The girls learn an important aspect of Indian Governance – Corruption.

Non-delivery of services

We enter the play area. The girls are looking forward to making the most of their time. They survey the surroundings. Most of the swings are broken, if not all. Most of the slides are broken, if not all. All the see-saws are broken. Merry-go-rounds give them no merry at all, they are beyond repairs.

The girls look around perplexed. They do not know what to do. And, then similar to Indian Citizens that they will grow up to become, they make use of whatever is available. They learn that they are lucky to get what is left and that they should make no fuss about it. Not that there is anyone to listen to their complaints in the first place.

The girls learn that Indian State shall not bother about the upkeep and the delivery of promised services.

Pushed out by the crowd

The girls are trying to make use of whatever is left. But even that is not possible. There are grown-ups around, half of them couples and another half of them bunking their classes. All of them wanting to enjoy their time, but nowhere to go. Hence, descending on Indira Park play area.

The girls request them for their place in the sun. They oblige but continue to their merry-making as well. I request the adults not to use the equipment that they have outgrown. They casually scorn at me and carry on. I try to find the park personnel around to raise a complaint but find nobody in sight.

I fear for the physical safety of my daughters and we leave the play area.

The girls learn that they will be shoved and jostled out of what is rightfully theirs by the fellow citizens.

Chai-Pani

I find someone – probably a supervisor of some sorts. Not sure though. I complain to him about the non-issuance of tickets. He says that maybe tickets have run out. I complain to him about non-functional play area equipment. He says that the government has raised a tender. I complain about the adults making use of children play area. He says that these adults do not listen to them when asked to leave.

I realize that I am just wasting my time. I turn my back. And, to utter amazement, he asks me money for chai-pani. The girls are awe-struck.

They learn the connotations of chai-pani and what it stands for in the Indian context.

Swachh Bharat

The girls have to use the wash-room. We approach the place. Alas, it is closed for repairs. It was closed last time too. Wonder how much time it takes to put a functional wash-room in place.

The girls relieve themselves behind a bush. And to think of it, Hyderabad has been declared Open Defecation Free (ODF). My daughters and I disagree.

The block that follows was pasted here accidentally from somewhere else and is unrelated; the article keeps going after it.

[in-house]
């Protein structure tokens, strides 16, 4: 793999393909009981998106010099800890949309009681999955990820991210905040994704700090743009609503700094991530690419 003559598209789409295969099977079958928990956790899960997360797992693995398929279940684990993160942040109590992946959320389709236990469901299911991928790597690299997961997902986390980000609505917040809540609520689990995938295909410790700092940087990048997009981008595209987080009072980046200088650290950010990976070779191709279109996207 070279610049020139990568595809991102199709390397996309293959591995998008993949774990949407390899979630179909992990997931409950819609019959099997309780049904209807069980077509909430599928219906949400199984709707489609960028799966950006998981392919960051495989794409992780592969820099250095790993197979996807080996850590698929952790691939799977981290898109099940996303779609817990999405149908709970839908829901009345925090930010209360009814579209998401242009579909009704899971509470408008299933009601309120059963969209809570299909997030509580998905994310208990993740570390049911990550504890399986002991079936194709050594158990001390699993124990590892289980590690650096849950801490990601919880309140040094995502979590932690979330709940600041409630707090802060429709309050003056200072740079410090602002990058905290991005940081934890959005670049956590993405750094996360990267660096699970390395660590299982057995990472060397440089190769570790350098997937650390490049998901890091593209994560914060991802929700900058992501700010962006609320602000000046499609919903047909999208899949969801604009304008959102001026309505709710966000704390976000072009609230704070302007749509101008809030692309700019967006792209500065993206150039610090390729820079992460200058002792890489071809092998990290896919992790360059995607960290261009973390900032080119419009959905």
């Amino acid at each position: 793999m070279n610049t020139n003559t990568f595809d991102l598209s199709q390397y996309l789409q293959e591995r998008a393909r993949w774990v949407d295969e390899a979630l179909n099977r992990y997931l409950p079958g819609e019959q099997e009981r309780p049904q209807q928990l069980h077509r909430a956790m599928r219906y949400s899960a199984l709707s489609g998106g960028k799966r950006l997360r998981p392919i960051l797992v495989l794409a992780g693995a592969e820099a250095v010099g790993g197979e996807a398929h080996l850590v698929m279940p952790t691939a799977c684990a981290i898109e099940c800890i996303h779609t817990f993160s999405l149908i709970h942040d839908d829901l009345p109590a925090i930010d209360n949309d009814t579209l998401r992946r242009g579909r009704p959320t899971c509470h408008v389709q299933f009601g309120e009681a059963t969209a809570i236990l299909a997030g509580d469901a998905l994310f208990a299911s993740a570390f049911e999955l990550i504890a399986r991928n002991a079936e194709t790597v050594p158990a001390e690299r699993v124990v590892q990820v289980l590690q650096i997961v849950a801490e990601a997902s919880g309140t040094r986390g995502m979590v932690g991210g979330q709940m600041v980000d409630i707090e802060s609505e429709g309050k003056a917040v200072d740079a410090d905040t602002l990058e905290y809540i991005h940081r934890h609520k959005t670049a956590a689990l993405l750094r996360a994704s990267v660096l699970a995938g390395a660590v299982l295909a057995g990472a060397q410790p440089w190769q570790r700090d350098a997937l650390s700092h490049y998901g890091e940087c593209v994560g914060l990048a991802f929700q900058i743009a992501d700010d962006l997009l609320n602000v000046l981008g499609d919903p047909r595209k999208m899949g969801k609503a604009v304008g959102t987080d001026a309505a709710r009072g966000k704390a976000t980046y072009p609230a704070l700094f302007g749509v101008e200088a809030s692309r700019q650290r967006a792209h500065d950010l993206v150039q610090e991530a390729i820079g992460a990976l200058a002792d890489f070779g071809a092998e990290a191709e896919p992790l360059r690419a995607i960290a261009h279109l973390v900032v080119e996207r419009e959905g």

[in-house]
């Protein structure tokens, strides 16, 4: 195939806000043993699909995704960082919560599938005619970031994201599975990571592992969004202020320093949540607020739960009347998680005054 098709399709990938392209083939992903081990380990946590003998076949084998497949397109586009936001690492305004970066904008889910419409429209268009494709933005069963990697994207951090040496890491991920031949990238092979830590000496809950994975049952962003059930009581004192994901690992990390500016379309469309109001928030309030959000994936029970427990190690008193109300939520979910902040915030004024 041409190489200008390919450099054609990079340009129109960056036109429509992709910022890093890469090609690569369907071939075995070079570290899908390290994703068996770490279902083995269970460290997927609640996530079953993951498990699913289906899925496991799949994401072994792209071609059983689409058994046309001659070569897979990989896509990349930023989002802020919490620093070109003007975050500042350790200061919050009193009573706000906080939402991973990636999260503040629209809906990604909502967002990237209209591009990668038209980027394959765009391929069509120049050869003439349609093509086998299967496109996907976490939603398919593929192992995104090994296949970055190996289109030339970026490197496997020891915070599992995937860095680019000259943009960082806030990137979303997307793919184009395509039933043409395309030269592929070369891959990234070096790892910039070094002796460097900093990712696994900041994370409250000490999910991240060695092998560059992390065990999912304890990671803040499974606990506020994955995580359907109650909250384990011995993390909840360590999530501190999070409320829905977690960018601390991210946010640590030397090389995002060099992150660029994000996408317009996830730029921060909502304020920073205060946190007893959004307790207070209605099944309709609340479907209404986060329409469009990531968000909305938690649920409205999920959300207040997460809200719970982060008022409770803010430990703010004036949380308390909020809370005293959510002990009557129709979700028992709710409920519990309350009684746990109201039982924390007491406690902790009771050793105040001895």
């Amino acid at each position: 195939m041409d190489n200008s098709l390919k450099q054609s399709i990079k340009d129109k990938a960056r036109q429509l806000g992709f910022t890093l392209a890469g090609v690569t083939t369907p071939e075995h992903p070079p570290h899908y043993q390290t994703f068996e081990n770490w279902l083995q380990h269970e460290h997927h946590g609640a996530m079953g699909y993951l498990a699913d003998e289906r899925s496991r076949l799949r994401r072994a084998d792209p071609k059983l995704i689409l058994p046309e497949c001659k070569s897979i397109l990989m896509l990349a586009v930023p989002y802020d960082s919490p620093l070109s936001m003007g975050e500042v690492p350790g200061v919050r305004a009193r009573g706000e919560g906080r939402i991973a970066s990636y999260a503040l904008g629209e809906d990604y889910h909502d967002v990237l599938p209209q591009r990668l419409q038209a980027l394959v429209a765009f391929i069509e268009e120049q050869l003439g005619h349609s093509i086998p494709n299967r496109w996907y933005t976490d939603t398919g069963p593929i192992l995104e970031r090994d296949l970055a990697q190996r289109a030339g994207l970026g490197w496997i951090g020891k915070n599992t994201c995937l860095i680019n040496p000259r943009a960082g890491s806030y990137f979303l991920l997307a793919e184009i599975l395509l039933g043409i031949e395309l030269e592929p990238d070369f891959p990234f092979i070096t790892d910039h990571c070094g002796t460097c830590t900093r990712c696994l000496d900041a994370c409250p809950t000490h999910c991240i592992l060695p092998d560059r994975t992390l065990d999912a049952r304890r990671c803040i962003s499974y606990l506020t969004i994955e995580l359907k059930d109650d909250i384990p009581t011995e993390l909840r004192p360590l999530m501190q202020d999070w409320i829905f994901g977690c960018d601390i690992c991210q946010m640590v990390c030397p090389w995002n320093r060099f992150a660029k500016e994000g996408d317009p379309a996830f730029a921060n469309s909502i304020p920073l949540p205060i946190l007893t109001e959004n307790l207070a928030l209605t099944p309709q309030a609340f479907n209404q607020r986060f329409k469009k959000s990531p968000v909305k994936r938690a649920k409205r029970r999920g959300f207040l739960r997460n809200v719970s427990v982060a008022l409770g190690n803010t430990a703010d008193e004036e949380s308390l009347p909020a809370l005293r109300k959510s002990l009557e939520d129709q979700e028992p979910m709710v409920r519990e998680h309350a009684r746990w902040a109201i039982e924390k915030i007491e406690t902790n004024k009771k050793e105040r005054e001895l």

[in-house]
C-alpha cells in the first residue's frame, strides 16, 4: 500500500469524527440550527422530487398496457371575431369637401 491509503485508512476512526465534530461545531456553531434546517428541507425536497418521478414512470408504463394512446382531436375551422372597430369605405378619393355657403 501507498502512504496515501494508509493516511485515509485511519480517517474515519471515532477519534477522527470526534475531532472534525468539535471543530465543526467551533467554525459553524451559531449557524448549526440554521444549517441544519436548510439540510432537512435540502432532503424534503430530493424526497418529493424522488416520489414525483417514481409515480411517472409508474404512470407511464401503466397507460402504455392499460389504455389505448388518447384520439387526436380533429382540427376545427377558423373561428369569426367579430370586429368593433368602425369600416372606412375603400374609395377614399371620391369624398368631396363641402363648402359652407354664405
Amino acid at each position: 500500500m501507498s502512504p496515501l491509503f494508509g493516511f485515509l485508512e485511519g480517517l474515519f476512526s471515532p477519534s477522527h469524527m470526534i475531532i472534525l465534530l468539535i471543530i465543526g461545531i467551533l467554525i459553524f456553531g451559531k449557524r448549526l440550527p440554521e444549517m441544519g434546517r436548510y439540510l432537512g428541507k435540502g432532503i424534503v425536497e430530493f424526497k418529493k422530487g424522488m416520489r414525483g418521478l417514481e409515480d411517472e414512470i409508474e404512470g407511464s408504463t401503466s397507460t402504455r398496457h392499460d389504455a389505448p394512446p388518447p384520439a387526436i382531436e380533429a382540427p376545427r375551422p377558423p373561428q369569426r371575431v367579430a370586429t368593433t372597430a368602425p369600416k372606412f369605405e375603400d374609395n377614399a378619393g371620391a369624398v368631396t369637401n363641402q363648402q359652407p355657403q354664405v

Indira Park – Beehive of Learnings

A visit to the park is second to none when it comes to real-life learnings. My daughters learn a lot about India, the Government and the People from their park visits.

Do take your children as well to Indira Park or for that matter, any other public park. The learnings abound.

Our Children Do Not Go To School Because They Are Children

Our five-year-old twin daughters do not go to school. We are asked by acquaintances and strangers, alike, the reasons that they do not go to school. My wife and I also keep asking ourselves, at times, why we have not enrolled our children in a school so far.

The answer is simple. Our children do not go to school because they are children.

Just that, this reply does not seem to resonate with the person raising the query. The question gets repeated. I am unable to understand where and how we are getting it wrong.

Adults and Childhood

“We really enjoyed our childhood and miss those golden days of our life”. “I have cherished memories of my magical childhood”. “Why can’t I get to be a child again?” “I would love to relive those carefree and joyful days of my life”. “Nowadays, children miss their childhood”.

I am sure the majority of us would have come across the above statements/emotions in several discussions about children and childhood. Leave aside a conversation, when a person thinks about her/his childhood, I suppose the feelings would be the same as above.

Now, if this is what an adult feels about her/his childhood and longs for the same; why would the same adult feel completely the opposite about the childhood of the next generation?

Why would the adults have different parameters and yardsticks about being a child and enjoying childhood, compared to their own? What kind of memories about childhood would the parents want to have for their children?

Long live the lost childhood.

Schools

There is a well-marketed notion that children enjoy themselves in a school. We have been told time and again that we are snatching the joys of the childhood of our five-year-old twin daughters by not sending them to school. We heard this for the first time when our daughters were about a year and a half old and we have been hearing it ever since.

I do not get this. Since when childhood and school have become synonymous with each other? What kind of a childhood is this that is not possible outside the confines of a school? Why cannot we visualize children, who have a long way to go to their sixth birthday, outside a school and enjoying their childhood? This is what our parents and grandparents have done for sure and even some of our current generation has done if not all.

Another answer could be that times have changed. Children better get a head-start else they will be a left behind in the coming age. Do you want the children to have a better future or not?